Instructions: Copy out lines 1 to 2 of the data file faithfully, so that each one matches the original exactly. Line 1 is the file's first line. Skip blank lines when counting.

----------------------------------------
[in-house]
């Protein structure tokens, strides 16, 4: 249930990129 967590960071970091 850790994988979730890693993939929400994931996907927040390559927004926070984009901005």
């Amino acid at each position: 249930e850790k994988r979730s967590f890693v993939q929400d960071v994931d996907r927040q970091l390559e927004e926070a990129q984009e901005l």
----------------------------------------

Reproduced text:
[in-house]
């Protein structure tokens, strides 16, 4: 249930990129 967590960071970091 850790994988979730890693993939929400994931996907927040390559927004926070984009901005």